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News and information from Pittsburg State University, Pittsburg, Kansas.

Thursday, August 28, 2008

Student photog uses talents for charity

A Pittsburg State University student is using his passion for photography to help rebuild his tornado-devastated hometown.

Aaron Anders, a sophomore in commercial graphics, was at his home near Chapman, Kan. when a tornado hit the rural town of about 3,000 on June 10.

“At first you don’t really believe that something like that happened to your town,” Anders said. “And you really don’t think it’s going to be that bad, until you actually see it. That’s why the pictures really help describe it.”

Much of Chapman was destroyed by the half-mile wide tornado that swept through the town, demolishing more than 60 homes. The American Red Cross estimated that 75 percent of homes suffered major damage. Miraculously, the storm only killed one person.

When Anders and his family decided to drive into town to see if anyone needed help, Anders, a Collegio photographer, decided to document the destruction.

“I grabbed my camera not knowing what I’d use the pictures for, but I knew if it was that bad it would be a day that everyone would remember,” Anders said. “We went there 15 minutes after the storm – before the National Guard started keeping track of who went in and who went out.”

Anders called up PSU Photojournalism Instructor Mike Gullett, who put him in touch with the Associated Press. Soon Anders’ photos were on the wire for use in newspapers across the country.

Anders took hundreds of images, the best of which he made into a slideshow.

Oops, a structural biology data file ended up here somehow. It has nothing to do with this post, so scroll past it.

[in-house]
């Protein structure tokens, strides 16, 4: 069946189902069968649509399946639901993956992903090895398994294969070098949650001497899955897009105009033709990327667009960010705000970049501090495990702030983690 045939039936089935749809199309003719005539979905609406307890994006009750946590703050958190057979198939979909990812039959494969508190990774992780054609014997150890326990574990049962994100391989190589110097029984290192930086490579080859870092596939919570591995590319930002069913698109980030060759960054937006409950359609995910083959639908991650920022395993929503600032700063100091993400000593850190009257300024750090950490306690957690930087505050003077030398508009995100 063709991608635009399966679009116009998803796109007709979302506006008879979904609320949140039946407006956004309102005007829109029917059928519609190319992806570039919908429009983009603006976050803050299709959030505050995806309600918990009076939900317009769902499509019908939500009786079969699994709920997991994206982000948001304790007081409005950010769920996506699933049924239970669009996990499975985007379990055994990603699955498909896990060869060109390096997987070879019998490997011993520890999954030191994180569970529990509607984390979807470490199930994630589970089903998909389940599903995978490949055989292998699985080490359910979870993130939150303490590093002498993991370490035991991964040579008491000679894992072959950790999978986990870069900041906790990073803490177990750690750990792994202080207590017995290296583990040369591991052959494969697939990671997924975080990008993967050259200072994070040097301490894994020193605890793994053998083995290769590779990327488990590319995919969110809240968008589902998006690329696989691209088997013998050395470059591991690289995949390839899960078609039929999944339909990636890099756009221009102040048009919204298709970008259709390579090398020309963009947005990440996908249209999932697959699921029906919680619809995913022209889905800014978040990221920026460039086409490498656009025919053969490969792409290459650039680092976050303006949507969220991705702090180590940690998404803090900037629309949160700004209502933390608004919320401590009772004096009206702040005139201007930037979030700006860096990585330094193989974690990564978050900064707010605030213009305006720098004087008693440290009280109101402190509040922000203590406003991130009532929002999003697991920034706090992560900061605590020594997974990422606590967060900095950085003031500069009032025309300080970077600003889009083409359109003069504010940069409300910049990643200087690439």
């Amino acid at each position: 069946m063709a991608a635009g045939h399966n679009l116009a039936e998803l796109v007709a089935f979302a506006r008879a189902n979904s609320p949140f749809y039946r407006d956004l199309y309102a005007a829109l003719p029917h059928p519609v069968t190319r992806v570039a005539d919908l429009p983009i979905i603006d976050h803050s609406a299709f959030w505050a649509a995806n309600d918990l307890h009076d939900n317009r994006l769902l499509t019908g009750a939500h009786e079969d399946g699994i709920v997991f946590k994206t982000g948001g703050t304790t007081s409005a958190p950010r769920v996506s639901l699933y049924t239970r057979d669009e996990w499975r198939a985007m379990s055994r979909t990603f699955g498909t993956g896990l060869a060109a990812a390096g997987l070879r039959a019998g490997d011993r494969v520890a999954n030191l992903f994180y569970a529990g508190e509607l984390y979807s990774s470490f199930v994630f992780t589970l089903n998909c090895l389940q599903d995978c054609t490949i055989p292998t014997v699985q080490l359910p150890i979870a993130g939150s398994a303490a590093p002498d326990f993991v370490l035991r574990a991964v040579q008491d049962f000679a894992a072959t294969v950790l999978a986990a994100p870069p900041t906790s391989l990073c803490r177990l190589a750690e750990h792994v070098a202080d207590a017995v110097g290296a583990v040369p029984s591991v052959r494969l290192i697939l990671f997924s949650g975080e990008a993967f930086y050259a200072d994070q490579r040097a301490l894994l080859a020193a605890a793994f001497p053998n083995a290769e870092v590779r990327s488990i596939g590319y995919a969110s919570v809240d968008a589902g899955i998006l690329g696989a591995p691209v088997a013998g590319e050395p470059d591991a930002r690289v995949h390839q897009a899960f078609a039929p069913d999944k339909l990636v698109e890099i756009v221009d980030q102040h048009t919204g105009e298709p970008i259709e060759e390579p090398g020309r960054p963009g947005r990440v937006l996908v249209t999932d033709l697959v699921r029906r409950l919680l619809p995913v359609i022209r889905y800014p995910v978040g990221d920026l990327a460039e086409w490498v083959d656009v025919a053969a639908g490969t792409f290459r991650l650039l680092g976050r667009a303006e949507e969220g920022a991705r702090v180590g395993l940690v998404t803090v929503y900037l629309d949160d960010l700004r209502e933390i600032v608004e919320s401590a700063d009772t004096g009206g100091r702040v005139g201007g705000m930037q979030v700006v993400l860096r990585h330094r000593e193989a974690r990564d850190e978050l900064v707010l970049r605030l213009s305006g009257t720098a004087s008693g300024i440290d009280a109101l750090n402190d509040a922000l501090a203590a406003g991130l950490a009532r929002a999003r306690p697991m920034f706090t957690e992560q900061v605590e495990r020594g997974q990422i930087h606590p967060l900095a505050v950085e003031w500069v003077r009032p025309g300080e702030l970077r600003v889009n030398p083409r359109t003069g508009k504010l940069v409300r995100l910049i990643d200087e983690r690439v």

“Even when I started the slideshow, I just kind of did it for myself, because I had so many memories… of the town I grew up in,” Anders said. “I showed the slideshow to my journalism teacher and my friends, and they told me it was great. That’s when I thought people might want to see this.”

He was right. Anders decided to make DVDs of the slideshow and sell them to raise money to rebuild the Chapman schools, which were largely destroyed by the tornado.

“Once we started selling them, I started getting phone calls from all over the place,” Anders said, noting that people called from as far away as Massachusetts.

One mother bought a DVD to send to her son in Iraq. A Salina woman who graduated in the 1940s also called about the DVD.

“That’s when I started realizing it wasn’t just my memories that were there at the school and the town,” Anders said.

So far, he’s sold over 500 DVDs for a minimum donation of $10. All told, he raised over $7,000 for the Chapman school district – and that number is still growing.

He presented the superintendent with a giant check he designed and printed himself, using the graphic design skills he learned at Pitt State.

“They’re using that to rebuild the schools and buy school supplies,” Anders said. “The whole town’s hope is to rebuild stronger than ever before.”

---Pitt State---